People Strategy in Startups
3rd semester master's elective
Large companies get the lion-share of scholarly and practitioner attention, even though scaling startups create most new jobs. To overcome the inevitable challenges that result from working in fast-growing firms, founders/CEOs, managers, and rank-and-file employees alike need to know how people strategy plays out differently in such environments. Based on cutting-edge research in strategy and entrepreneurship, this course will give you a toolkit to understand how work in startups differs from established companies without treating startups as just scaled-down versions of large firms.
How does one coordinate people strategy decisions with incoming funding waves to create competitive advantage? When is the best time to formalize the human resources department function? How does one build a data-native organization from day 1 and anticipate the data challenges of growing? How do managers and rank-and-file employees co-create culture and work experience? The course’s learning goal is to prepare future managers and employees to think strategically and analytically about people strategy issues in scaling startups and their long-term personal career trajectory.
During this course, we will discuss management research alongside boots on the ground examples focusing specifically on the Danish startup scene. Students will learn about the key metrics based on which startups differ from traditional workplaces, how traditional HR topics take on different meanings in fast-growing environments, and what managers and employees can do to avoid some of the pitfalls that could jeopardize the wellbeing of the employees and organizational performance.
The course is not only for those who are interested in entrepreneurship. The course will actually show that successful startup scaling is about instilling the very structures startup founders usually see as bureaucratic threats to their entrepreneurial souls while retaining three critical elements that provide meaning: business intent, customer connection and employee experience.
Applied Quantitative Methods for Management Research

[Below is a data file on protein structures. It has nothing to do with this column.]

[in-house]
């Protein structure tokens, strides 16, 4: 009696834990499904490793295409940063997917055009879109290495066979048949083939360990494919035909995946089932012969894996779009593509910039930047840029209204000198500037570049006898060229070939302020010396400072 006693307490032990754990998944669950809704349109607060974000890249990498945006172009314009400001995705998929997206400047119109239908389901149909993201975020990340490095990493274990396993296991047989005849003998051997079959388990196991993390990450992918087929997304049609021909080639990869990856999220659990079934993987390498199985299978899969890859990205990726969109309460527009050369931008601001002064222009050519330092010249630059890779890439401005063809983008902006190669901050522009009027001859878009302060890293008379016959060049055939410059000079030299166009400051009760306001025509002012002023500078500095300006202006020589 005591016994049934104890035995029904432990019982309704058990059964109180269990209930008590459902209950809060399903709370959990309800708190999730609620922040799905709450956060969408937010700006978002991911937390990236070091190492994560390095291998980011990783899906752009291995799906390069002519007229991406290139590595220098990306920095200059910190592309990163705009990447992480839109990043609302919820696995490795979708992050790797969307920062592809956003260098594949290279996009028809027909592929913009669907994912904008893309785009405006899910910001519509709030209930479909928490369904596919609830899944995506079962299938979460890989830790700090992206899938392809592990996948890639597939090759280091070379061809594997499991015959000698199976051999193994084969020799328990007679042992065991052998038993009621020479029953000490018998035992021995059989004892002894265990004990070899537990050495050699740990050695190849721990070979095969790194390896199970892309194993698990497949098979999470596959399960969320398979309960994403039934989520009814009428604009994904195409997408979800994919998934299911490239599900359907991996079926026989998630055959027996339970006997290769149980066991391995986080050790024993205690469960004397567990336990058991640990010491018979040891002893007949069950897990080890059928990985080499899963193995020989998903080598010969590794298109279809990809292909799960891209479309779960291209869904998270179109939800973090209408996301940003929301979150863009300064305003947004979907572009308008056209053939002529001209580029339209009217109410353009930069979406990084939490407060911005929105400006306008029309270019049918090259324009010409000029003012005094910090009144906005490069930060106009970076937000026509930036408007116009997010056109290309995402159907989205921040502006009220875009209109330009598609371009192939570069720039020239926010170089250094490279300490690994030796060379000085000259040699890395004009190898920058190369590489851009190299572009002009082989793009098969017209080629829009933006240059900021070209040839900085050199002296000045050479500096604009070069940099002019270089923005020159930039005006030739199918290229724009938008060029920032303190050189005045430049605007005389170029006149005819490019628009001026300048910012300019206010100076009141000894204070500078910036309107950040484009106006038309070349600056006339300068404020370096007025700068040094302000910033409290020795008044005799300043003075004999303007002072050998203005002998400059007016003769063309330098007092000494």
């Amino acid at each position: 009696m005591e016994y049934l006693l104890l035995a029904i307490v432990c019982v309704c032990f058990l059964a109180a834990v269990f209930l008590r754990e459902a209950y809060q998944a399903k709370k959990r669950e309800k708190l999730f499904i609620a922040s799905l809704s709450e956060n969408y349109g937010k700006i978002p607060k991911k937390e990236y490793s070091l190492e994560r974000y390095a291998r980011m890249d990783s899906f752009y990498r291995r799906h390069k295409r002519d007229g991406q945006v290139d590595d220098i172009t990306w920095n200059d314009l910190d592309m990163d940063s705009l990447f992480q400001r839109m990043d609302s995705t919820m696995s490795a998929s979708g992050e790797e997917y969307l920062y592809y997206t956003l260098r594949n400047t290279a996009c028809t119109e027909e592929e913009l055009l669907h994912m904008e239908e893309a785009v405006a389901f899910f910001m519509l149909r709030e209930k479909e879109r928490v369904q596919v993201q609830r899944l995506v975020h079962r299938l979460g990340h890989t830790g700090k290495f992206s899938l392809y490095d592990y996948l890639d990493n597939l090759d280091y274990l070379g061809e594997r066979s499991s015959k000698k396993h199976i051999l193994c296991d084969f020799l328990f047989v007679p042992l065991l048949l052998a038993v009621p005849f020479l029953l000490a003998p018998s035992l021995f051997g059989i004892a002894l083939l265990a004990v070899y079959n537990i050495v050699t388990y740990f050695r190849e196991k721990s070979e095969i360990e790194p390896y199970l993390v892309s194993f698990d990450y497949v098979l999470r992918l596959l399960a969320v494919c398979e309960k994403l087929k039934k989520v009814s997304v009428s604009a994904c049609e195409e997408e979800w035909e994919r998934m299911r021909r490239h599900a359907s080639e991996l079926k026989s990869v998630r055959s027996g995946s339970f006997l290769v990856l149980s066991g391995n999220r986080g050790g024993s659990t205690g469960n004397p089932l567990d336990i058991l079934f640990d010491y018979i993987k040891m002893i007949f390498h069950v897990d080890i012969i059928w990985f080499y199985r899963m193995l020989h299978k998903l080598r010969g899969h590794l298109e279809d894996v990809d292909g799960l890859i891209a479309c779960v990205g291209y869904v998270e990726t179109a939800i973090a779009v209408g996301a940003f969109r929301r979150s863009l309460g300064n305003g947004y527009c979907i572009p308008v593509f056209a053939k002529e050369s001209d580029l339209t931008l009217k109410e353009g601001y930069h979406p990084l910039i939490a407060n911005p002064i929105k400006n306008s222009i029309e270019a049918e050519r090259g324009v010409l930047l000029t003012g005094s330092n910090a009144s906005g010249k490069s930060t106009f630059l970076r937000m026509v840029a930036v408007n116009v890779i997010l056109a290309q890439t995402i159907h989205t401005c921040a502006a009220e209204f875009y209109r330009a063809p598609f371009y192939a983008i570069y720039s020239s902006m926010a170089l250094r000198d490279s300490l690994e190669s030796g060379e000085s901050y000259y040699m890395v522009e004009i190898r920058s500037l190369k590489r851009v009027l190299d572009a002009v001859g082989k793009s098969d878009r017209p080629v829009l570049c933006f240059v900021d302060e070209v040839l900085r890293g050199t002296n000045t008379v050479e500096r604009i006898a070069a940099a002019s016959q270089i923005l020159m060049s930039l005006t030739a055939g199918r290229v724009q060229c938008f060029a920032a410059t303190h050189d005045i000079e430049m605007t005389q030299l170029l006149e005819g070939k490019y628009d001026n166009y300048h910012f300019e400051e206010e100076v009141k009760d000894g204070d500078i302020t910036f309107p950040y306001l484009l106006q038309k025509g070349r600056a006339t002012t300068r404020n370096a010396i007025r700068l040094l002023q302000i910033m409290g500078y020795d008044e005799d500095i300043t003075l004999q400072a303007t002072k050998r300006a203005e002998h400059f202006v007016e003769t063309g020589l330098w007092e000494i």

What does it mean when seminar participants or journal referees claim that your manuscript has an endogeneity problem or no identification strategy? How can you create a research design that allows us to make causal claims in a paper? With a point of departure in counterfactual thinking, this Ph.D. course introduces a toolbox of analytical techniques to better ground causal claims in academic texts.
The covered methods are the state-of-the-art quantitative tools in management research. We focus on visualizing the assumptions underlying specific research designs using directed acyclic graphs, and introduce several statistical techniques based broadly on two perspectives that address the limits and opportunities of making causal claims based on observational data, i.e. structural equation modeling and quasi-experimental design. We learn the methods by reading about the underlying intuition behind them, by seeing them work in academic texts, and by replicating them using software packages.
The ultimate goal of this class is to spark an interest in quantitative analysis and de-mystify the concepts and skills involved. In doing so, it will facilitate that Ph.D. students become engaged and collaborative contributors to the academic community.
Entrepreneurial Strategy in the U.S. Beer Industry
Entrepreneurship and Business Planning
Bachelor level course
This module introduces the entrepreneurial strategy compass (Gans, Scott and Wu 2019) as an analytical toolbox to analyze four go-to-market strategies. Students will learn about four contemporary U.S. craft beer businesses as exemplars.